30-year-old Mohamed Hirwandie Mohd Hashim would obtain nude photographs of women on an online website focusing on Singapore. He would then contact them on Facebook under the moniker of John Teo. After sending them their nude photographs, he would threaten to disseminate them to their friends and/or family members if they did not comply with his demands for sex. Having done this to several women, Hirwandie went a step further by threatening to circulate a particular victim’s photographs online if she made any attempt to “block” him as a friend on Facebook.
After repeated threats, the 21-year-old victim of criminal intimidation eventually arranged to meet him on December 14 in 2014. He had no clue that she had informed the police of their meeting, and he was promptly arrested. On 4 April 2017, Hirwandie, who is a father of two, was jailed for four months for criminal intimidation. He was also fined $23,000 for having obscene video films at his Jalan Kayu flat in 2014.
Criminal intimidation; An Offence Under Section 503 of the Penal Code
Hirwandie could have been jailed up to two years and/or fined for criminal intimidation. In Singapore, criminal intimidation is criminalized under Section 503 of the Penal Code.
According to Section 503, whoever threatens to cause any injury to any person, reputation or property, or the person or reputation of anyone whom that person has an interest in, with the intention to cause any alarm to that person or to cause that person to carry out any unlawful act or omit to do any act which that person is entitled to do in order to avoid the threat by the offender, is guilty of criminal intimidation.
According to Section 506, whoever is guilty of criminal intimidation will be imprisoned for a term up to 2 years or will be liable for a fine or both. If the offender threatens to cause death or grievous hurt, or to destroy any property or to cause any offence that is punishable by death or imprisonment for a term up to 7 years or more or impute unchastity to a woman, he/she will be imprisoned for a term up to 10 years or shall be liable for a fine, or both.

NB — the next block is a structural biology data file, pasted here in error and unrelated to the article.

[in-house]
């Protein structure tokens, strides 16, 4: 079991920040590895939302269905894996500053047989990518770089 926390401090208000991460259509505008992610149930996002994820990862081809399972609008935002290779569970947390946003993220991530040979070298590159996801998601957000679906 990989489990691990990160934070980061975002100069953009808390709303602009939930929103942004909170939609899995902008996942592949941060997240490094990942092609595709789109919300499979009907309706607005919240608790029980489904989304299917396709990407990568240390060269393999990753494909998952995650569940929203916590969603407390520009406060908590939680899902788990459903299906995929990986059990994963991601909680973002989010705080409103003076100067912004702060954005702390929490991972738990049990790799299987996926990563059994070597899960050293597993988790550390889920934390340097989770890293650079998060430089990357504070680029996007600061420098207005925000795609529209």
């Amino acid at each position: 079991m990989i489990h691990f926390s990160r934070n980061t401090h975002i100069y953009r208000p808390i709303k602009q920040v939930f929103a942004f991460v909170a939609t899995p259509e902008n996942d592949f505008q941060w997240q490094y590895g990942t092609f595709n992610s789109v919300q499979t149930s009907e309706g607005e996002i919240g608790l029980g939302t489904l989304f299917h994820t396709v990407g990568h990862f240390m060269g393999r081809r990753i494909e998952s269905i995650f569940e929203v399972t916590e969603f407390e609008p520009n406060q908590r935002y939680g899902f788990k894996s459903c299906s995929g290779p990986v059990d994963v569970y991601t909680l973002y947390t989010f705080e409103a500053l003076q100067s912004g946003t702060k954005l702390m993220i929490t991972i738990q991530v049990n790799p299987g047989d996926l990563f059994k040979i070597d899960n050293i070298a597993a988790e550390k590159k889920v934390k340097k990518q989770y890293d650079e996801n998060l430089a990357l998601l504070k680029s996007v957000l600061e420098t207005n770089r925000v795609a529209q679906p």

What If It Was Just A Threat Of Words; Without Actions?
In a recent case heard by the court on 21 November 2017, Lawrence Ang Thim Huat, who is self-employed, took photographs of a 20-year-old woman he had befriended on Facebook, on three of the occasions when they had sex. When 36-year-old’s request for her to be his girlfriend was rejected, Ang sent her a string of WhatsApp messages between 8.08pm and 11.06pm, threatening to tarnish her reputation by circulating her nude photographs and printing them to share with his friends. The victim made a police report the next day.
Sherrie Han, a Criminal Legal Aid Scheme Fellow, said in mitigation that her client should get no more than two months in jail. She said the offence was not premeditated. He also never uploaded the victim’s nude photographs which were obtained consensually. Still, Ang was sentenced to three months’ jail for criminal intimidation.
In another case heard on November 11, 2017, a full-time national serviceman who threatened to circulate his army mate’s girlfriend’s upskirt video if she did not send him her nude photo was sentenced to four months’ jail. Dominique Tiang Zhang Yao, 22. He followed the 19-year-old into Pasir Ris MRT station and took an upskirt video of her without her knowledge.
He then created a fake Instagram account, searched for her account through his army mate’s photographs and sent her the upskirt video. He threatened to leak her video if she did not send him a nude photo of herself. Alarmed and worried, the girl reported to the police, who arrested him three days later.
What If Someone Threatens Me With Words?
If someone threatens to inflict bodily injury, property damage or damage to reputation upon you, such a threat may amount to criminal intimidation under section 503 of the Penal Code. The threat must be made with an intention to cause alarm or to coerce the victim to do something unwillingly.
To make another fearful of being hurt by you may also amount to the offence of assault under section 351 of the Penal Code. Apart from criminal sanctions, it may also be possible to bring a civil action for assault.
If you are being threatened with words, you should make a police report immediately or consult your lawyer about a possible lawsuit to obtain damages.